The Power of an Agile Workforce
The Flexible Friend used to be at term used to describe our credit cards. Nowadays it is common practice to purchase things with our cards as opposed to cash, relying on plastic currency has become the norm.
What about the companies and organisations we work for, could they be described as flexible, would you consider your boss a flexible friend?
Attitudes towards flexible or agile working have improved over the years, but have they improved enough and are rigid attitudes actually doing more harm to the performance and productivity of business.
Breaking with Convention
It isn’t only the millennial generation that are wanting to break with convention when it comes to their career and employment choices. All of us have ambitions and aspirations to achieve more in our lives but have precious little time to pursue those dreams. Working the traditional 9-5, 5 days a week, limits any opportunity for this unless you’re content with cramming it into the 2 days at the end of your working week.
Research from flexible working experts Timewise revealed that almost nine in ten (87 per cent) of the UK’s full-time workforce either currently work flexibly or would like to do so. Eight-four per cent of the men surveyed work flexibly or wish to do so compared to 91 per cent of women. Of the 37 per cent of full time workers who do not work flexibly, 64 per cent would prefer to.
Who wants to be considered a blinkered Leader
Rigid inflexible organisations remain blinded to these statistics. Leaders and managers want to be able to increase performance whilst recruiting and retaining the best talent but are bizarrely limiting the pool they can choose from by imposing inflexible working patterns.
Purposeful and Productive
The old adage of if you want something done, give it to a busy person, is certainly apt for those agile workers (compressed, flexible or part time working practices). You have to make your time count - to be efficient and yet effective in the time you have at work. Even for those die-hards who don’t have time for lunch let alone a lunch break - yes I used to be one of those. Your time is limited so impact is everything.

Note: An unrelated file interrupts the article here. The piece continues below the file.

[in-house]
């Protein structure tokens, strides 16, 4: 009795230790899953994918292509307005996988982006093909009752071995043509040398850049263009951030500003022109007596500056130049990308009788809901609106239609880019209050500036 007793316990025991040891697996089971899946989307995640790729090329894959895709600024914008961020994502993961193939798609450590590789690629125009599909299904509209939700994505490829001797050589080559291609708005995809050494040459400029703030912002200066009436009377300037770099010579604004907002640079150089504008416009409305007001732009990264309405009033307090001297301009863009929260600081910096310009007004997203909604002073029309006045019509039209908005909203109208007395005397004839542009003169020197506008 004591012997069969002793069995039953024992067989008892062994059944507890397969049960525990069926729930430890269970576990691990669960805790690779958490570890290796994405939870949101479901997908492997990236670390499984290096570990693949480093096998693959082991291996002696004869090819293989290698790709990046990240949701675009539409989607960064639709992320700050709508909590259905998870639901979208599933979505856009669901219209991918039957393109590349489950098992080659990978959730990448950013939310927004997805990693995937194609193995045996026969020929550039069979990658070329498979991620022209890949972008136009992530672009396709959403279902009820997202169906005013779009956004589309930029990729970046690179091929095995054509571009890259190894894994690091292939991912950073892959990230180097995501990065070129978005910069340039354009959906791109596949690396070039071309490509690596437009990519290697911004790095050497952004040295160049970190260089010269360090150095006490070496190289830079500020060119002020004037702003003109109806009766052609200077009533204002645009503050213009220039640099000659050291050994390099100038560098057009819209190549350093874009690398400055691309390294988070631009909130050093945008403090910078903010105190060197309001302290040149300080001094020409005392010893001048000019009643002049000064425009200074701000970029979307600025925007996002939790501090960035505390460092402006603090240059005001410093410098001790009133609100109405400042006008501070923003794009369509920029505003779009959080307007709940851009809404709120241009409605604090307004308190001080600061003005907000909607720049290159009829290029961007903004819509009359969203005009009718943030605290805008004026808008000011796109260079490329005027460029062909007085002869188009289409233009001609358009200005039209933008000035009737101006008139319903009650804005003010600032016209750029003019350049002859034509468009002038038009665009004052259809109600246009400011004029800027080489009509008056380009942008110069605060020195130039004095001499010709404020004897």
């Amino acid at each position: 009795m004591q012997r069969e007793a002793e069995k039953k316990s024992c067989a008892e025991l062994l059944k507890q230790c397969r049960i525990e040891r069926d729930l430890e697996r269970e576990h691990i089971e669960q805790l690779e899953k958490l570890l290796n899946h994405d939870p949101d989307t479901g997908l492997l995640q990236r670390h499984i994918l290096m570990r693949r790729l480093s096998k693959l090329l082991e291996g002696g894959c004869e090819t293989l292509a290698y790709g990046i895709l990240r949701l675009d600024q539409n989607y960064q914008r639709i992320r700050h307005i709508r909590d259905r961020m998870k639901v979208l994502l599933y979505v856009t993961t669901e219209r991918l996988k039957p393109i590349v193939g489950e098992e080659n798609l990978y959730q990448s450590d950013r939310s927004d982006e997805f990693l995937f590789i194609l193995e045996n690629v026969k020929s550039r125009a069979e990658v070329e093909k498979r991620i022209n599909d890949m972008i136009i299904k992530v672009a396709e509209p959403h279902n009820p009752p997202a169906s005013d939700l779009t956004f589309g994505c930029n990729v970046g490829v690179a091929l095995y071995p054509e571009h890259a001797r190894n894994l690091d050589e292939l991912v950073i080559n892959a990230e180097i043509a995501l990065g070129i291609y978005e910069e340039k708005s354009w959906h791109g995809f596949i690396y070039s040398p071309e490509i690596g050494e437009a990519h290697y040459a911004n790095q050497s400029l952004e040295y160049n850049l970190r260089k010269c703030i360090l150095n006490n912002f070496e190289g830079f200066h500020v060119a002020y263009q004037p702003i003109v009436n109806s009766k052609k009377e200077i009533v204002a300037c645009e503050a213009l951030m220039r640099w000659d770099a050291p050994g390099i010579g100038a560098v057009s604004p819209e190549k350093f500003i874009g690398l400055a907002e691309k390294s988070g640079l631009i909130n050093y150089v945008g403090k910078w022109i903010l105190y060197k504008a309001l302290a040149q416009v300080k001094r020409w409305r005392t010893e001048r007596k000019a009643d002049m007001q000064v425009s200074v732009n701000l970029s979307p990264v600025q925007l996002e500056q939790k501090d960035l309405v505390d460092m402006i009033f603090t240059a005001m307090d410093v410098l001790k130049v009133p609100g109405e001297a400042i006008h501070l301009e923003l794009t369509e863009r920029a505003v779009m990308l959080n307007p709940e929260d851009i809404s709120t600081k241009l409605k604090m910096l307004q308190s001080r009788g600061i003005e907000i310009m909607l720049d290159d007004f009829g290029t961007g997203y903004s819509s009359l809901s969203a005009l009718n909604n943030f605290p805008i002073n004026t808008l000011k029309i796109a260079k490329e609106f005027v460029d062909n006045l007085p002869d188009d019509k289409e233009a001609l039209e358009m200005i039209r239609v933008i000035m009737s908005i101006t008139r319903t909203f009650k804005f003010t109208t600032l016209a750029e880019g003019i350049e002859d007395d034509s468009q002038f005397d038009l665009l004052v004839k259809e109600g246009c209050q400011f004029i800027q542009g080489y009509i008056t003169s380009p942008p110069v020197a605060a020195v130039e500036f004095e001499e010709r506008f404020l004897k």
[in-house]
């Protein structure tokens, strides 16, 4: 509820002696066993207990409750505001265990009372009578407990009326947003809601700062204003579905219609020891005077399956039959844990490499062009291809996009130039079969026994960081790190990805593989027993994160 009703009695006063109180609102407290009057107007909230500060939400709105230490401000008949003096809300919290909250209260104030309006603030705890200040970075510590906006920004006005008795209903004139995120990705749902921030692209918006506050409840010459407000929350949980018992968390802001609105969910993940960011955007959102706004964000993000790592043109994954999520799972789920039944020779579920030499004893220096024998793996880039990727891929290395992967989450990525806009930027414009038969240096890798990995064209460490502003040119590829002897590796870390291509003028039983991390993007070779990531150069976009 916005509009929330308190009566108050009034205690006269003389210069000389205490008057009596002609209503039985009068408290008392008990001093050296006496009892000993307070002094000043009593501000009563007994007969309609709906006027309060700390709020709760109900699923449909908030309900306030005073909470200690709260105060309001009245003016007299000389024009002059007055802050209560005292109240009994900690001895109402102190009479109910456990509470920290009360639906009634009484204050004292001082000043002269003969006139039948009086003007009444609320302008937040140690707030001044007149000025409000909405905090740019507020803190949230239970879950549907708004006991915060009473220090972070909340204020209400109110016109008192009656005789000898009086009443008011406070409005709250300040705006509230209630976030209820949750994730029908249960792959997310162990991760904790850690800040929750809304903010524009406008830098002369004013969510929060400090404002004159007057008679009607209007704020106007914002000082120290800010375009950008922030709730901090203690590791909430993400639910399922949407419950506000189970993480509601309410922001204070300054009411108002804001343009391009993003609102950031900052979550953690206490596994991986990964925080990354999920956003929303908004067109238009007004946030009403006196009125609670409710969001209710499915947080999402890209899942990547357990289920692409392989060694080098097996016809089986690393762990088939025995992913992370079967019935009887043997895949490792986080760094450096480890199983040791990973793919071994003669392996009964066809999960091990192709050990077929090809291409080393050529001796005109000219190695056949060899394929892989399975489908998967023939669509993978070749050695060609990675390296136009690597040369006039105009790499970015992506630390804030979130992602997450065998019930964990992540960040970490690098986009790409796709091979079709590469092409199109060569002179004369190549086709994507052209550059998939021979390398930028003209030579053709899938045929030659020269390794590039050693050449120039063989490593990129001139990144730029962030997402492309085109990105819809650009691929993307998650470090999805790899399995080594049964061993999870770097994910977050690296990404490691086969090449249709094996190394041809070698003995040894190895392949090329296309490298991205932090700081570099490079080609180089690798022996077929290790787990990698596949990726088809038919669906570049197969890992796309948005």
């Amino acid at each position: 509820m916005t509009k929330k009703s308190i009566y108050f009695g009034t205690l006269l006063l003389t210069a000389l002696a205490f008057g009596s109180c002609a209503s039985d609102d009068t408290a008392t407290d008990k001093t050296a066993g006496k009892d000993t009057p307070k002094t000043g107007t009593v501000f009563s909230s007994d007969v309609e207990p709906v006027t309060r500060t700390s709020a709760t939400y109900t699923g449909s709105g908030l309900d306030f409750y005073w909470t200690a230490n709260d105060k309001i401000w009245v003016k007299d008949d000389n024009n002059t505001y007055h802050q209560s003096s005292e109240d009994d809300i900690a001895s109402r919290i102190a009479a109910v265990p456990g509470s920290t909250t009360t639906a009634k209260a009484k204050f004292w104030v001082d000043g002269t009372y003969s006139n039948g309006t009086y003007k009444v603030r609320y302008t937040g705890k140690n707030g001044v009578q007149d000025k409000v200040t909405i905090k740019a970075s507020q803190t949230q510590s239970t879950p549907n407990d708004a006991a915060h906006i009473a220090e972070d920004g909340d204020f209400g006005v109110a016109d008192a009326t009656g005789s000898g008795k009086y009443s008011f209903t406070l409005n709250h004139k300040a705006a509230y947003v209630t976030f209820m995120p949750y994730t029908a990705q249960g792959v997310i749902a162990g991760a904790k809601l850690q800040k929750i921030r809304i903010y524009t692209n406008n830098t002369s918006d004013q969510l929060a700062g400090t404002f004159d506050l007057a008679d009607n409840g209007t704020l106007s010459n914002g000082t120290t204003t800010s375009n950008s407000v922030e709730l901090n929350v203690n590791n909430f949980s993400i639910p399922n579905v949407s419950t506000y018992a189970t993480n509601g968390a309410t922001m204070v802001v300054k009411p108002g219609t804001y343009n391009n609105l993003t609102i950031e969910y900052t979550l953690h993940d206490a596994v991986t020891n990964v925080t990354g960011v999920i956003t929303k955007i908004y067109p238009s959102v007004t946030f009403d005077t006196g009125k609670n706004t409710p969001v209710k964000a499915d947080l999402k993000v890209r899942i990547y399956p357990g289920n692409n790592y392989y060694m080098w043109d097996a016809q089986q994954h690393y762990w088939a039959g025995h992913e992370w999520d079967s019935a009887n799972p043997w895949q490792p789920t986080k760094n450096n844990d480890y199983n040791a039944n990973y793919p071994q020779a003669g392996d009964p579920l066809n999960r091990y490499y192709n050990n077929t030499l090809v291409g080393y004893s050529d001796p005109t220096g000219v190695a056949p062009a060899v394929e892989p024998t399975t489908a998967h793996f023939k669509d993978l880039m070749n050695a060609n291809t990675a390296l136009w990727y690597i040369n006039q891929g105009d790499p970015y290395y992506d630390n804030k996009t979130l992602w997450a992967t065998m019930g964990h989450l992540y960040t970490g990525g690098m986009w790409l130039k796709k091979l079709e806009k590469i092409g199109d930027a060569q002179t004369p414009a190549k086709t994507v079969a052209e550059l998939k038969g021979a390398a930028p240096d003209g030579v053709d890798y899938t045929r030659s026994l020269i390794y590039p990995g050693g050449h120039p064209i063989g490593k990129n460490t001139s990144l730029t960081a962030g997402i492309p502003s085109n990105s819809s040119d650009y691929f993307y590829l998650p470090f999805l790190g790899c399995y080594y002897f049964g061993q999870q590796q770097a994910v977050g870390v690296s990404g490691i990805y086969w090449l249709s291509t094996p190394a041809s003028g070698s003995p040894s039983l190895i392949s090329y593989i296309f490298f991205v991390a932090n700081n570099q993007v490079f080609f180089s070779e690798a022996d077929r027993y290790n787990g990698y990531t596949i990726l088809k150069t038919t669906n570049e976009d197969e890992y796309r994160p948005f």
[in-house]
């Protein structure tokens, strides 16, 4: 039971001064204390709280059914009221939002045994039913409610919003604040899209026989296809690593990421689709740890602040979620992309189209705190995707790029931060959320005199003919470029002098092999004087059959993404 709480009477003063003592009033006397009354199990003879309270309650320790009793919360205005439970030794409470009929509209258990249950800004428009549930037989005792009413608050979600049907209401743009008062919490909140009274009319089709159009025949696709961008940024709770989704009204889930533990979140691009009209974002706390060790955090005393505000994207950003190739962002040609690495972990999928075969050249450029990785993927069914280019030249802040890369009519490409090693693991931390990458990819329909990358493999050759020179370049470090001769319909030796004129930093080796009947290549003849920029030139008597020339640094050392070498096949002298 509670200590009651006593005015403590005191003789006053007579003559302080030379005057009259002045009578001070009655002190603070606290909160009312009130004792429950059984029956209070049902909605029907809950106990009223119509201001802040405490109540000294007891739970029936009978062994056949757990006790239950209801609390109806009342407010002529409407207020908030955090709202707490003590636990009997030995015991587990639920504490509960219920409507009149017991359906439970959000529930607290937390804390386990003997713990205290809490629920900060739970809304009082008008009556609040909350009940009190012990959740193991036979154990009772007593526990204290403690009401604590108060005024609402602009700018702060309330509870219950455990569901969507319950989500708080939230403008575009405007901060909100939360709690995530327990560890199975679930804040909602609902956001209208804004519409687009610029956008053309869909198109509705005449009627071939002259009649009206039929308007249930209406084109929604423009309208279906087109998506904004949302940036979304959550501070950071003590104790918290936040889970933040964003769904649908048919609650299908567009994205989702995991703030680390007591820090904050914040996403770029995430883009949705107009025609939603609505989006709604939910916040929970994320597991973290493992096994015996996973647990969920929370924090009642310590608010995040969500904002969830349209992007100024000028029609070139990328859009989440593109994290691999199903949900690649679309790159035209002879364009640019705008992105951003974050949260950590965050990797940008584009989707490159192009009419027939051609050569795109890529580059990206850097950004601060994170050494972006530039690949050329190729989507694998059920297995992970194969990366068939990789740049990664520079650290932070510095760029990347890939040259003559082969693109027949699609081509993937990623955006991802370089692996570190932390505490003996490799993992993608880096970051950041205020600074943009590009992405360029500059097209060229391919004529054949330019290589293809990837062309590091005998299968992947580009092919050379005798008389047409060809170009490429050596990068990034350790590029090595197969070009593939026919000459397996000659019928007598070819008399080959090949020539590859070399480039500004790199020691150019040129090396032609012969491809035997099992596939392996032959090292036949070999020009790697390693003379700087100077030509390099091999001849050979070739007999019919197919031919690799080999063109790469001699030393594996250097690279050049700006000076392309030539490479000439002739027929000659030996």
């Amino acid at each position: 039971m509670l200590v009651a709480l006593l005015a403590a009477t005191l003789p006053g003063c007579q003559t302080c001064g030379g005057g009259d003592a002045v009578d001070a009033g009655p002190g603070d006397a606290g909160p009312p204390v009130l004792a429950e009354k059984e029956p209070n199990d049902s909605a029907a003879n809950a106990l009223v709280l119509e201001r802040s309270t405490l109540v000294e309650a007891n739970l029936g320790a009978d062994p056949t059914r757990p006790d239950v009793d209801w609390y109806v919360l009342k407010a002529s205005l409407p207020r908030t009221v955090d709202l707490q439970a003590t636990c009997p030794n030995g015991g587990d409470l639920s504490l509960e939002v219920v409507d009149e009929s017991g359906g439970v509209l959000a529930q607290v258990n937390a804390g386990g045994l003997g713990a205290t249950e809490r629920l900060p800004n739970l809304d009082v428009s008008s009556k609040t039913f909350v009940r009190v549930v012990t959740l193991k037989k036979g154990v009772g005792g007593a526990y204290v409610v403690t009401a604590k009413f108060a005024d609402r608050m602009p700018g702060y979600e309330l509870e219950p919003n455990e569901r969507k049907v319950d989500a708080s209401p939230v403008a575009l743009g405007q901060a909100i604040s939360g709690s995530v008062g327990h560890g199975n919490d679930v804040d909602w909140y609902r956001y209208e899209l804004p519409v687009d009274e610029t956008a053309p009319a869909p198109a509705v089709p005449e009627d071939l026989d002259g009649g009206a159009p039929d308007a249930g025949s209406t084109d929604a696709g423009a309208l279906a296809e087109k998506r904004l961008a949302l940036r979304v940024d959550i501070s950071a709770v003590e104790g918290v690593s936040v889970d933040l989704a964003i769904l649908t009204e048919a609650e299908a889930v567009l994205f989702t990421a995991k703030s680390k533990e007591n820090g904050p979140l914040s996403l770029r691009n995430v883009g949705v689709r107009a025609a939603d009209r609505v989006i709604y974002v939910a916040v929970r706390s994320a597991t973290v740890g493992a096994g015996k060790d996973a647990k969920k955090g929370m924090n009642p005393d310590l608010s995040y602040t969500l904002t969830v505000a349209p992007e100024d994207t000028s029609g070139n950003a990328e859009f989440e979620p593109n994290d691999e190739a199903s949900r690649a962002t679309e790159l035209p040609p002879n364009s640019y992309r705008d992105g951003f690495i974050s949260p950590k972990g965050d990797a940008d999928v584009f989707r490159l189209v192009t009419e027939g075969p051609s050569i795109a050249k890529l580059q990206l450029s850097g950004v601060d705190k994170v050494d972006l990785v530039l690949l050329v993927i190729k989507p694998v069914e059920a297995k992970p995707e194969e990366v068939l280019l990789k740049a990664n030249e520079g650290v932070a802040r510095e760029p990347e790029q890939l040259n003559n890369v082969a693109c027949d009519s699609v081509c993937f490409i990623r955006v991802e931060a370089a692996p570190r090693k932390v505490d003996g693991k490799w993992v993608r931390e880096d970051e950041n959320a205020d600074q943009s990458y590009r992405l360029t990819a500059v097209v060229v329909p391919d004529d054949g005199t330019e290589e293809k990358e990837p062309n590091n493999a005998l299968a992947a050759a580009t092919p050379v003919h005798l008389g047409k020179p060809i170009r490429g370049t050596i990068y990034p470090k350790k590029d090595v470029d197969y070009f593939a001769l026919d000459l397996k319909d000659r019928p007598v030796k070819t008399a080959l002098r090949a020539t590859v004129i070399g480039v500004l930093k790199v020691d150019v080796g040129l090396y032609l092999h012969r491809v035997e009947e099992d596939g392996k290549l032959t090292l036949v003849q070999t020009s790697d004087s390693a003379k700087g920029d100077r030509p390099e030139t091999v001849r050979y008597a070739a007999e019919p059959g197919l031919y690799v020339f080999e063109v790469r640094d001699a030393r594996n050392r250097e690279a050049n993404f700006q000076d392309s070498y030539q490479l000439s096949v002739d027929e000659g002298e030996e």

In truth there are times during the working week where time is wasted in meaningless pursuits - endless meetings without much purpose or focus. The agile worker is focused on productivity and performance and to this end, time is precious. It does not detract from the interactions with colleagues or any line management responsibilities, you just ensure that each encounter is purposeful and productive for all concerned.
Is it possible that this enterprising and agile spirit is just what organisations need to breath fresh air into what can sometimes be tired and demotivating work environments.
Cornfields School of Management case study on flexible working relationships identified that in comparison to those on standard working arrangements, flexible workers had significantly higher scores on organisational commitment and job satisfaction.
In addition an employee survey carried out for the CIPD by Kingston University/Ipsos MORI Working life: employee attitudes and engagement 2006 found that ‘workers on flexible contracts tend to be more emotionally engaged, more satisfied with their work, more likely to speak positively about their organisation and less likely to quit’.
Will organisations become the flexible employment friend of the future - to survive they may need to. All the time we require a human workforce within service industries, leaders will need to be more creative in their employment practices to remain relevant in the market.
Flexible working arrangements – shaping UK and international policy (Online) Available at:
Flexible Working Practices (Online) Available at: https://www.cipd.co.uk/knowledge/fundamentals/relations/flexible-working/factsheet
Jones, R. (2017) Flexible working not just for mothers, says largest ever study of UK workforce. (Online) Available at: https://www.telegraph.co.uk/women/work/flexible-working-not-just-mothers-says-largest-ever-study-uk/